Published Oct 25. 2008 - 9 years ago
Updated or edited Nov 17. 2015

Staring Sunray Shadow

Ray Brook's classic the Sunray Shadow can hardly be outdone by any variation of this simple yet very efficient fly. But some people still like to add little details to killer patterns. This version of the Sunray has a body and eyes.

A row tied by Ken Bonde Larsen

Martin Joergensen

The Sunray Shadow has been a staple pattern in salmon fishing for decades. Its simplicity and efficiency is almost beyond description, and its catches talk for themselves.

It seems almost sacrilegious to try to "improve" such a fly, but in its own modest way the Staring Sunray Shadow can be considered slightly better than the original. Some people will argue strongly against this while others will only put a Sunray Shadow with body and eyes on their tippet. Because that's what the Staring Sunray Shadow is - a Sunray Shadow with eyes and a body.

Ray Brook's origonal Sunray Shadow is as simple as flies come. A wing and... nothing more, actually. The body is formed by the tube and there is no tail or any other fancy appendixes.

The staring version adds a body to give some more glare under the water and it also adds eyes under a small coating of epoxy. I have heard renowned Danish salmon angler and guide Henrik Mortensen say this fly can see where the fish are... That's hardly a fact, but it is a good fly.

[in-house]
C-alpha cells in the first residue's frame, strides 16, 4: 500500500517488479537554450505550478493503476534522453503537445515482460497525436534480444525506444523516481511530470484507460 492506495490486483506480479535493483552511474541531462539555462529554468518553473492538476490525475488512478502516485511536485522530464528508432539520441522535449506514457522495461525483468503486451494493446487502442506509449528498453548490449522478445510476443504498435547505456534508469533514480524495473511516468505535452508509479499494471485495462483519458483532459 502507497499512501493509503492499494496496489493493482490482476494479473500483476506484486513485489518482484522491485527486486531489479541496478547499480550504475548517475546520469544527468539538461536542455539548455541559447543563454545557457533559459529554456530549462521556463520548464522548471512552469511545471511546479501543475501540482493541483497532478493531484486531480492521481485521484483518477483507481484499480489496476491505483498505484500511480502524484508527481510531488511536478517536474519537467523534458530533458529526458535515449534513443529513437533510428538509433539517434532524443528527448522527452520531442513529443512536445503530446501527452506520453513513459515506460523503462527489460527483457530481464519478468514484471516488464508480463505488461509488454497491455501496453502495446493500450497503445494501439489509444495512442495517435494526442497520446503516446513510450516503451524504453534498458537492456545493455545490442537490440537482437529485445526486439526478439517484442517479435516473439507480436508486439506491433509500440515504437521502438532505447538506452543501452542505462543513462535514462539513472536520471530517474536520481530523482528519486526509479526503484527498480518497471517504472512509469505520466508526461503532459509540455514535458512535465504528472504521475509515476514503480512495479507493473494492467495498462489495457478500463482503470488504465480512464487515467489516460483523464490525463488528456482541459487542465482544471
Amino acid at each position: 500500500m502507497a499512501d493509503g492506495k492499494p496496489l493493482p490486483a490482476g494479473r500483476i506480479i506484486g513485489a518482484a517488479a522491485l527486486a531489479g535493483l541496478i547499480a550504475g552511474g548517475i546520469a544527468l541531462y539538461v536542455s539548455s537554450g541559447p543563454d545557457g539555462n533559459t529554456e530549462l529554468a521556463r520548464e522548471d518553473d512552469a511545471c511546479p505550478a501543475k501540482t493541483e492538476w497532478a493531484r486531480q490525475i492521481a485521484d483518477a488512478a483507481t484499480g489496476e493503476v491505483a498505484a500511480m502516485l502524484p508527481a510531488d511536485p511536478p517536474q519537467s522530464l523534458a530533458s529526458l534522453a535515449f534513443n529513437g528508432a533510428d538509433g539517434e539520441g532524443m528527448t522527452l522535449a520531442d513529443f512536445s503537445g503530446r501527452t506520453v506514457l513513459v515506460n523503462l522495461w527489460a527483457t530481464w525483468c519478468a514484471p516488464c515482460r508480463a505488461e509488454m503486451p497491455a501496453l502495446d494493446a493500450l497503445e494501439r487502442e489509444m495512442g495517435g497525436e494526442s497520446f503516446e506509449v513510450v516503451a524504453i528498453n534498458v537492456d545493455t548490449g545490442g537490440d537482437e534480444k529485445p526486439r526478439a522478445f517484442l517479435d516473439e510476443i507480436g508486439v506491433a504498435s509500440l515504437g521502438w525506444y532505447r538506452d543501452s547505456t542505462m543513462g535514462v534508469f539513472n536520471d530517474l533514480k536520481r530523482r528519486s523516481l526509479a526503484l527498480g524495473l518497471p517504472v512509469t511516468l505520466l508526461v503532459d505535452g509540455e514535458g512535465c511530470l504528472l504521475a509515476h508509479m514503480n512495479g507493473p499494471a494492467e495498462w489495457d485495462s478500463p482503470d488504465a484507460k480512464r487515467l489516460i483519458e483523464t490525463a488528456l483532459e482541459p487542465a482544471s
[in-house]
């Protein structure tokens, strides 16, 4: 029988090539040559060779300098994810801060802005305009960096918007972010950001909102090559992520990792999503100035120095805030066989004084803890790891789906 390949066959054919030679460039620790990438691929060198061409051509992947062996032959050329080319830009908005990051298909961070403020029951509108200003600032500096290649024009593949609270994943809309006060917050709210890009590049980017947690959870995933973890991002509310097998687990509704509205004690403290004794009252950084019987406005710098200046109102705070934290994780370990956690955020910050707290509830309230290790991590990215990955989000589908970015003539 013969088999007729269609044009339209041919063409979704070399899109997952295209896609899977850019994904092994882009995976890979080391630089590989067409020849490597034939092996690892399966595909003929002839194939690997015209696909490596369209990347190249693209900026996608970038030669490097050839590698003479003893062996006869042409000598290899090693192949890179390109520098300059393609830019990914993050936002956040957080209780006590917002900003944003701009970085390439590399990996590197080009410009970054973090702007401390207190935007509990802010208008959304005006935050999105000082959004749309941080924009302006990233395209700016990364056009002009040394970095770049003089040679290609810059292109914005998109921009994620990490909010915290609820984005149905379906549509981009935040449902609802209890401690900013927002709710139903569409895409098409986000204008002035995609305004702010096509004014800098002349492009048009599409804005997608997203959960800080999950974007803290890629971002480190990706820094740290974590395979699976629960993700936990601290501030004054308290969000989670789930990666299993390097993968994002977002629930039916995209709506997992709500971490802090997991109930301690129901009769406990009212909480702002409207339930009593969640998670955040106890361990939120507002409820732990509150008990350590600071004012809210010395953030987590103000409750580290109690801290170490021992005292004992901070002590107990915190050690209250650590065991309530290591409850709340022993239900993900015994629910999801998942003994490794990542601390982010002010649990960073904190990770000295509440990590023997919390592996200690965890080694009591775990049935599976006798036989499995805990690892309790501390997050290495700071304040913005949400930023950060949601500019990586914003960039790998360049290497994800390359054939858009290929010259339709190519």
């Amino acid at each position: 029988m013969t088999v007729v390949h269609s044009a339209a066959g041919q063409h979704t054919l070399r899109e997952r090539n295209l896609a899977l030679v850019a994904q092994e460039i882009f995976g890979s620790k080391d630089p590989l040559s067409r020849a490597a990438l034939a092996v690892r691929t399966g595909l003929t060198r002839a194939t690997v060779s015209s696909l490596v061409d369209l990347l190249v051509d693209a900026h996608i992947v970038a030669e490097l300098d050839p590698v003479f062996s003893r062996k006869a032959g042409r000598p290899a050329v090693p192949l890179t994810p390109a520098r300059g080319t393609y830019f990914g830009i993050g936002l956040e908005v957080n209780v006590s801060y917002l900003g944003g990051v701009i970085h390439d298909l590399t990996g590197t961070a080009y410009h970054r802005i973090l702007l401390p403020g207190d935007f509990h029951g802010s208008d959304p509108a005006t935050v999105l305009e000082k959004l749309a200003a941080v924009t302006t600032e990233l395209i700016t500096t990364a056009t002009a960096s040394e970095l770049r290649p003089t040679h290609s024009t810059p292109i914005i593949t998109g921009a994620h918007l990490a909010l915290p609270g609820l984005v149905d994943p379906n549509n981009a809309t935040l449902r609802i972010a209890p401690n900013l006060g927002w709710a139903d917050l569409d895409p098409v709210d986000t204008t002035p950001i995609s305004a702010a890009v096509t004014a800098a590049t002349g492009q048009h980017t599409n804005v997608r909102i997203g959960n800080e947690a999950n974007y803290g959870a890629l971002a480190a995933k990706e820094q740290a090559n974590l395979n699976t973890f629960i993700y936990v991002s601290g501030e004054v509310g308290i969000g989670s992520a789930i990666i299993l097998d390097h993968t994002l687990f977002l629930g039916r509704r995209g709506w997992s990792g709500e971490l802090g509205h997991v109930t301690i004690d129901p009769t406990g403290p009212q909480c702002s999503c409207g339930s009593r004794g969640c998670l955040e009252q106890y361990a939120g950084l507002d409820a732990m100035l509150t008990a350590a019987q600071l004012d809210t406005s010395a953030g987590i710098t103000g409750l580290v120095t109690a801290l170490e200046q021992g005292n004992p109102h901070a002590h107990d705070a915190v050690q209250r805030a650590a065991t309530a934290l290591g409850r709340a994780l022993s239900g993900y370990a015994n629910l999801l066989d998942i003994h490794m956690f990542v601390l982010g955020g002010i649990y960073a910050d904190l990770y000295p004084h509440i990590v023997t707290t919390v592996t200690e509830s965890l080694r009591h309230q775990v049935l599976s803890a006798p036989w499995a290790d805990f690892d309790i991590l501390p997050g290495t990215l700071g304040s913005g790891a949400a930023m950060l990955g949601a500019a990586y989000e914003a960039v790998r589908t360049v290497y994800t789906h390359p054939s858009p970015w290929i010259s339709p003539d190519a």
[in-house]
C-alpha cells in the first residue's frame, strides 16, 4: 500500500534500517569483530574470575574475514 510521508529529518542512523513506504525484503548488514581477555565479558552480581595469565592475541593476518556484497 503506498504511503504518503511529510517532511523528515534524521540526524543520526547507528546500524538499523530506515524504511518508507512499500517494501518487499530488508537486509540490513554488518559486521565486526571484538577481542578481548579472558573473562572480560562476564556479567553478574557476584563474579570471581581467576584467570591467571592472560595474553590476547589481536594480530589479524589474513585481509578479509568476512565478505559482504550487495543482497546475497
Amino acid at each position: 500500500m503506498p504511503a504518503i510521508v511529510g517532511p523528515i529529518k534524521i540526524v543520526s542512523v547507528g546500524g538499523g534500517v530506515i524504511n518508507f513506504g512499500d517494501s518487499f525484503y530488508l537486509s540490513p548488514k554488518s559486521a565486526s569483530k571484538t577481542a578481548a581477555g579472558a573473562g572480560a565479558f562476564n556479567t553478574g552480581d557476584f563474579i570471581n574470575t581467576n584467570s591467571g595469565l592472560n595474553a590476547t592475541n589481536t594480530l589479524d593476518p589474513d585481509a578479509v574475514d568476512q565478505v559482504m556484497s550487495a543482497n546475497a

As I also said, some people will consider it a desecration of Brook's pattern, but I always carry both the bare and the staring version in my boxes - or rather bags, because I usually keep my tube flies in ziploc plastic bags and the hooks in a small container.

Where it belongs - This Staring Sunray Shadow sits right where it belongs: in the jaw of a nice Icelandic salmon
Different strokes - This version has an arctic fox wing in stead of a goat wing. An excellent fish imitation as you can see.
Staring Sunrays
Martin Joergensen

Well, 'nuff said. Here is the pattern and setp-by-step images of Ken Bonde Larsen tying the fly.

Materials - A surprising number for such a simple fly
Martin Joergensen
Staring Sunray Shadow
Pattern type: 
Tube fly
Ray Brooks (sort of) - tied by Ken Bonde Larsen)
1" plastic
Braided mylar tube - silver or greenish/yellowish
Yellow Arctic fox
Upper wing
Two sections of black goat
Thin, clear, smooth flash, Angel Hair or similar
Peacock herl
Stick on foil eyes, silver/black, 3.5-4 mm dia
Epoxy or LCR
See the images below

Step 1 - mylar tube

Step 2 - start the thread

Step 3 - trim

Step 4 - ready for the varnish

Step 5 - varnish

Step 6 - underwing

Step 7- trim

Step 8- first black wing

Step 9 - first wing on

Step 10 - after the trim

Step 11 - flash

Step 12 - second black wing section

Step 13 - wing in place

Step 14 - peacock herl

Step 15 - ready for eyes

Step 16 - eyes

Step 17 - epoxy

Step 18 - remove

Martin Joergensen
Sunray Shadow with eyes - finished fly - Everything dry and ready for a hook according to taste
Finished fly
Martin Joergensen


What is the tool you are...

What is the tool you are using to apply the eyes?

Martin Joergensen's picture

A knife...


It's a simple hobby knife. One of those that have a blade you slide out and break off one piece at the time to get a new and fresh tip. You can essentially use anything to place the eyes: tweezers, a needle, a knife like here. Whatever you have and what works for you.


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